Editorial: What do we want from our banks?

The Co-op's plan to buy the 630-plus branches of taxpayer-owned Lloyds Banking has come a cropper, but the monopoly of the Big Five must be broken

Share

Once again, attempts to introduce greater competition into Britain’s top-heavy high street banking sector have failed to deliver.

This time it is the Co-op. The group has decided that it cannot proceed with the plan to buy the 630-plus branches of taxpayer-owned Lloyds Banking Group that the European Commission has said must be sold to comply with state aid rules.

Nor is the Co-op deal the first to come a cropper. Last autumn, Royal Bank of Scotland’s long-running talks with Santander – for the sale of a similar number of branches, for the same reason – also fell through. Alternatives will now be pursued. RBS already has plans to float its hived-off division on the stock exchange; Lloyds is expected to do the same. But the implications are no less concerning for all that.

Few would dispute that Britain’s retail banking sector is deeply flawed. Four in five current accounts and more than two-thirds of mortgages are held by just five big players. Although there have been a few start-ups – Virgin Money and Metro Bank, for example – in recent years, they are too tiny to exert real competitive pressure.

By far the most promising challenger was the Co-op. Indeed, the group was already picking up customers turned off by the scandals and poor service that have dogged the Big Five. And the transfer of 4.6 million customers from Lloyds would have been a significant boost. The problem, says the company, is that the sums simply do not add up.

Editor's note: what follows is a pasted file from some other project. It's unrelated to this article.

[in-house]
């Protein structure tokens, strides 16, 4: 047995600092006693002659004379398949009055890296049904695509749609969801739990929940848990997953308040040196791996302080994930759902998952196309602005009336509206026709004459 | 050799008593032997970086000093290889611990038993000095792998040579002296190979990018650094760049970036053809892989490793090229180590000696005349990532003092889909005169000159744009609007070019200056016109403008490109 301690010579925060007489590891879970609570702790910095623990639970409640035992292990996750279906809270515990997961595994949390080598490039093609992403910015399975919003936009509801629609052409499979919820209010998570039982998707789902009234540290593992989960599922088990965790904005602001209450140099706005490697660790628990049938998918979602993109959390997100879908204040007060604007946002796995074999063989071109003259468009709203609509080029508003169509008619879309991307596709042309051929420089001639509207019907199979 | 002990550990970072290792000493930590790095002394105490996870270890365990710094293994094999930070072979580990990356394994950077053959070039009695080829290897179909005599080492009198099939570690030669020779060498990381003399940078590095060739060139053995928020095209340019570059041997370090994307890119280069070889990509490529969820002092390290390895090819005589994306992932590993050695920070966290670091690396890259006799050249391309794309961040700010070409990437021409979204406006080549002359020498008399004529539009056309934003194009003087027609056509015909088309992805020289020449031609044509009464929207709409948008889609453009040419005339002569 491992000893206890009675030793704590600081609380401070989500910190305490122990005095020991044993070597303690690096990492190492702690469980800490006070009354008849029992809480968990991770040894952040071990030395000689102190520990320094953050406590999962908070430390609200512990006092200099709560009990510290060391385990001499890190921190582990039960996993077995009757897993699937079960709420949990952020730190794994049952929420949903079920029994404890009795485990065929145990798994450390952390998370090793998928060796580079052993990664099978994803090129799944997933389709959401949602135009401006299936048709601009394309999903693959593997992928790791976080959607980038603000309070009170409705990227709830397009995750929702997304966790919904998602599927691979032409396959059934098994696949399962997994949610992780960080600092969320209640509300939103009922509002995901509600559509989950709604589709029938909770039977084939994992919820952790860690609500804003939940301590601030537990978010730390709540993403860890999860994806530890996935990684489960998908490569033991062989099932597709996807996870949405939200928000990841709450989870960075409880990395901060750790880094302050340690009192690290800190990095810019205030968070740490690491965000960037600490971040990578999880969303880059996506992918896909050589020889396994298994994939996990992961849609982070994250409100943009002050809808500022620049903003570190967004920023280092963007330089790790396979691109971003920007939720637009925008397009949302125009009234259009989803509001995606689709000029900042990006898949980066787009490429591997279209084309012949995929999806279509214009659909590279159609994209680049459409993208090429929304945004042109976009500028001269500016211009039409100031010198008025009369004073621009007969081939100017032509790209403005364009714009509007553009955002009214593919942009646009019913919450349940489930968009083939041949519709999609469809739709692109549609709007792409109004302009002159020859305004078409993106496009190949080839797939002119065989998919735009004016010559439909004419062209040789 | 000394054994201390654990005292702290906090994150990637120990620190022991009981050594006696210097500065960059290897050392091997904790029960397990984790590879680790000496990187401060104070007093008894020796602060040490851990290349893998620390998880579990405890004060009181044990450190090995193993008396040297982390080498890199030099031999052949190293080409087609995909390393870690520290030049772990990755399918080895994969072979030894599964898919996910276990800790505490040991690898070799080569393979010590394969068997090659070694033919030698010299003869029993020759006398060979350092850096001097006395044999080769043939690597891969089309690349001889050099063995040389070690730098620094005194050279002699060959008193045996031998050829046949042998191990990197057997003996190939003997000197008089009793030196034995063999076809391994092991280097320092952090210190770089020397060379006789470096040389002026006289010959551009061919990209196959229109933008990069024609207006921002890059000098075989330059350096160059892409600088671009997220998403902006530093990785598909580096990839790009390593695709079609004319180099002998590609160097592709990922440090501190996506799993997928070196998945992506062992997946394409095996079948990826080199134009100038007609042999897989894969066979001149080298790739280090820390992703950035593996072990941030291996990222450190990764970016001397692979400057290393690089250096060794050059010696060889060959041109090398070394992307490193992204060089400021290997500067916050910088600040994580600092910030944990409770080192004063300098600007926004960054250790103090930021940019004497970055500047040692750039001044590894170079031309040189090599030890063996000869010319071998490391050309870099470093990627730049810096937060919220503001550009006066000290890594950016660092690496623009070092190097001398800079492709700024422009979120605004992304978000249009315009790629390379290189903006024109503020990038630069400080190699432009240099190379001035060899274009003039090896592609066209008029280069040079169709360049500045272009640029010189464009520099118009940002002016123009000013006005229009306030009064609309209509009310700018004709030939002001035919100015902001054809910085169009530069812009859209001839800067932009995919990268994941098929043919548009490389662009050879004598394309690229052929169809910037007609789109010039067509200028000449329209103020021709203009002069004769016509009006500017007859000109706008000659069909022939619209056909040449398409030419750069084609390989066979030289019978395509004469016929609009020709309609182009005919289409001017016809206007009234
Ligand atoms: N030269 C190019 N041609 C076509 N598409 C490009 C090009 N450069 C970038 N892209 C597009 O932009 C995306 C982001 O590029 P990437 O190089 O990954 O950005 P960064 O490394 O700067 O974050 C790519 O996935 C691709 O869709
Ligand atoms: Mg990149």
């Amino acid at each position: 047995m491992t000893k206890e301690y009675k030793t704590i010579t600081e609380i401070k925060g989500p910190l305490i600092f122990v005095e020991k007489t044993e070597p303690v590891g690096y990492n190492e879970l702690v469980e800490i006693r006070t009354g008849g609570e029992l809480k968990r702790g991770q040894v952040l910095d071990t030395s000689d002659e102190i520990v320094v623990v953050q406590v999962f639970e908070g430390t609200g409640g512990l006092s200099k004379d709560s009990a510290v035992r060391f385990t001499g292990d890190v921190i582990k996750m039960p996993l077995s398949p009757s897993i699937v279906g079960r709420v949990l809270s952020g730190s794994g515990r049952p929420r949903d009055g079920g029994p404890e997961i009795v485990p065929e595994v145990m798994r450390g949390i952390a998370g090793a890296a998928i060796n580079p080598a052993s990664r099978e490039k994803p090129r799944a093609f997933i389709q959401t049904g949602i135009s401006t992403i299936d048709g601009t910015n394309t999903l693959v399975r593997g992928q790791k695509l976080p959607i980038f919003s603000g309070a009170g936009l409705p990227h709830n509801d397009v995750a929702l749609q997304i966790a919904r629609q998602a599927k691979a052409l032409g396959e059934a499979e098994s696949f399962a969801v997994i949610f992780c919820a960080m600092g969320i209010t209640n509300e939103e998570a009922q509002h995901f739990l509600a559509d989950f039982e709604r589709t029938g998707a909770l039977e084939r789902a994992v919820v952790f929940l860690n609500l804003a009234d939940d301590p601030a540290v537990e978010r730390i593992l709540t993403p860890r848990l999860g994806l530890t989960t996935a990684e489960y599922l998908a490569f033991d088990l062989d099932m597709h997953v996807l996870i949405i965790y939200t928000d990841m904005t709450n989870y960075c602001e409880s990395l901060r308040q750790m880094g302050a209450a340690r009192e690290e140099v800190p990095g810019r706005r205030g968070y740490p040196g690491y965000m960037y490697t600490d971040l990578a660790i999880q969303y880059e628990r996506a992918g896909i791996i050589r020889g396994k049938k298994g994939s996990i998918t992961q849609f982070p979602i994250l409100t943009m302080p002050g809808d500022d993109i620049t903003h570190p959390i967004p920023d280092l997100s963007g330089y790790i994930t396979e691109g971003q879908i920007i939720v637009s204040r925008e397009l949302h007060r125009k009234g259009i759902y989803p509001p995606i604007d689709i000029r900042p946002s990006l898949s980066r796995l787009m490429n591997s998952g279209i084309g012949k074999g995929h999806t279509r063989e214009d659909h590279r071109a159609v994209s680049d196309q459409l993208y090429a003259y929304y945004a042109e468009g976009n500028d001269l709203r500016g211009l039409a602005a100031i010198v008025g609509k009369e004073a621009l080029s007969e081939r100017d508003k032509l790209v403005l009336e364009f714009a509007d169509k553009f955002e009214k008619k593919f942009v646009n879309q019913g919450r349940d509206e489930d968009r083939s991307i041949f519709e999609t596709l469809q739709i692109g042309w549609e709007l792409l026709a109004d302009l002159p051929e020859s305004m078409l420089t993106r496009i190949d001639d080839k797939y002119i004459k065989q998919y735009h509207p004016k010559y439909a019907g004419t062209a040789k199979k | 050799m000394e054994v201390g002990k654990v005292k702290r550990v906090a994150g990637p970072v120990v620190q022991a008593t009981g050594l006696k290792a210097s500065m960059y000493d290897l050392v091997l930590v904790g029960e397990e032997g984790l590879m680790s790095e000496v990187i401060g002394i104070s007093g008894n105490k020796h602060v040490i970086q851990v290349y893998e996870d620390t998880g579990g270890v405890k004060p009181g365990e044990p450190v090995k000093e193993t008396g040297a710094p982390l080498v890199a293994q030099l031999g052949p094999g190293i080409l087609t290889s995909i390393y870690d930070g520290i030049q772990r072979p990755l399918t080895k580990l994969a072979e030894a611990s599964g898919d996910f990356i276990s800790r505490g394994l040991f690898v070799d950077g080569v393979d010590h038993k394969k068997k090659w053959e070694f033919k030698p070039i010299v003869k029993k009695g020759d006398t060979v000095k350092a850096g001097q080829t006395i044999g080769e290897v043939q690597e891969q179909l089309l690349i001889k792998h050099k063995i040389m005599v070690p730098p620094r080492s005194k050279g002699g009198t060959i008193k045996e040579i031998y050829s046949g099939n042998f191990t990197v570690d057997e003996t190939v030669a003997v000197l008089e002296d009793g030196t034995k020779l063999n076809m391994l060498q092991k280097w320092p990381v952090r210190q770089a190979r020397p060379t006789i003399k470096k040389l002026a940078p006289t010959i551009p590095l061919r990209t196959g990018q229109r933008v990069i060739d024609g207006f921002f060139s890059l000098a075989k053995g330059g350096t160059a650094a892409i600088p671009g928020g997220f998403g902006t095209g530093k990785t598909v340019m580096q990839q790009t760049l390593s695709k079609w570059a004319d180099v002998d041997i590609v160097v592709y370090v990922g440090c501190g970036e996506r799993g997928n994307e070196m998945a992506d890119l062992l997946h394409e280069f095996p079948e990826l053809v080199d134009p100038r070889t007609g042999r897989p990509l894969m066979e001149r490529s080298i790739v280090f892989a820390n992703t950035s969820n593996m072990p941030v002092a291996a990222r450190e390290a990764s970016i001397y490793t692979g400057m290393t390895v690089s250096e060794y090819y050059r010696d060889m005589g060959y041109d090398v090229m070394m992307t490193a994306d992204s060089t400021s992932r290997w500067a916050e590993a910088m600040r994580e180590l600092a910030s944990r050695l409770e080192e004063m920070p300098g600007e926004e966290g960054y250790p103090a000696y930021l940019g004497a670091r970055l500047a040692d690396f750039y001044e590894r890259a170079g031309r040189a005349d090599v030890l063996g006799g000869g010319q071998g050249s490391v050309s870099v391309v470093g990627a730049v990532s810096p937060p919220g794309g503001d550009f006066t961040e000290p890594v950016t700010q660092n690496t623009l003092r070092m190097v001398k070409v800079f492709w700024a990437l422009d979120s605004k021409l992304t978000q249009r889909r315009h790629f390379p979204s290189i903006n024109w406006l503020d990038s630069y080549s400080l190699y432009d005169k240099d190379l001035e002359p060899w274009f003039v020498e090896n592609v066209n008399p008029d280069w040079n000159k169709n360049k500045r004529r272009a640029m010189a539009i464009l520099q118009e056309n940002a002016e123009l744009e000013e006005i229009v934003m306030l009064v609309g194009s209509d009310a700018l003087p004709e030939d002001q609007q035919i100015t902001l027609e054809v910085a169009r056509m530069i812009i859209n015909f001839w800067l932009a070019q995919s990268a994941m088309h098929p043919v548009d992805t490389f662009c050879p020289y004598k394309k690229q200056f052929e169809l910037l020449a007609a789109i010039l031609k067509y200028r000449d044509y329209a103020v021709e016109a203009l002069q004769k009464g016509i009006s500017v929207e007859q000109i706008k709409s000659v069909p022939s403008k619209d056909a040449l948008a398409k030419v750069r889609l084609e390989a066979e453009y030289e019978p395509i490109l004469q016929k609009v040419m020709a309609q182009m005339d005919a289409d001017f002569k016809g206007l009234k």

Thus, the collapsed Co-op deal encapsulates the insoluble tensions that beset our post-financial-crisis banking industry. We want more competition and more small players; but the already-onerous regulatory burden is only being increased. Similarly, sluggish lending, particularly to small businesses, is bemoaned even as banks are directed to shore up their balance sheets and to take fewer risks. And all this against a background of sustained public disdain for bankers and all their works. Is it any wonder, then, that so few are either willing or able to take up the challenge?

React Now

Latest stories from i100
iJobs Job Widget
iJobs General

Business Analyst,HR,Halifax,£400-450pd

£400 - £450 per day + competitive: Orgtel: My client, a leading bank, is curre...

Project Coordinator - Cisco Partner - £110 p/d

£110 per day + competitive: Orgtel: Project Coordinator (SC Cleared), Cisco Go...

Recruitment Consultants - IT - Trainee / Experienced

£20000 - £30000 per annum + OTE £40-50K first year: SThree: The SThree group i...

Primary teachers needed for supply in Huntingdon

£21000 - £35000 per annum: Randstad Education Cambridge: Primary teachers need...

Day In a Page

Read Next
 

August catch-up: genius of Apple, fools and commercial enterprises, and the Queen

John Rentoul
Tory whips were anxiously ringing round the “usual suspects” following Douglas Carswell's defection to Ukip  

i Editor's Letter: Douglas Carswell's defection

Oliver Duff Oliver Duff
Ukraine crisis: The phoney war is over as Russian troops and armour pour across the border

The phoney war is over

Russian troops and armour pour into Ukraine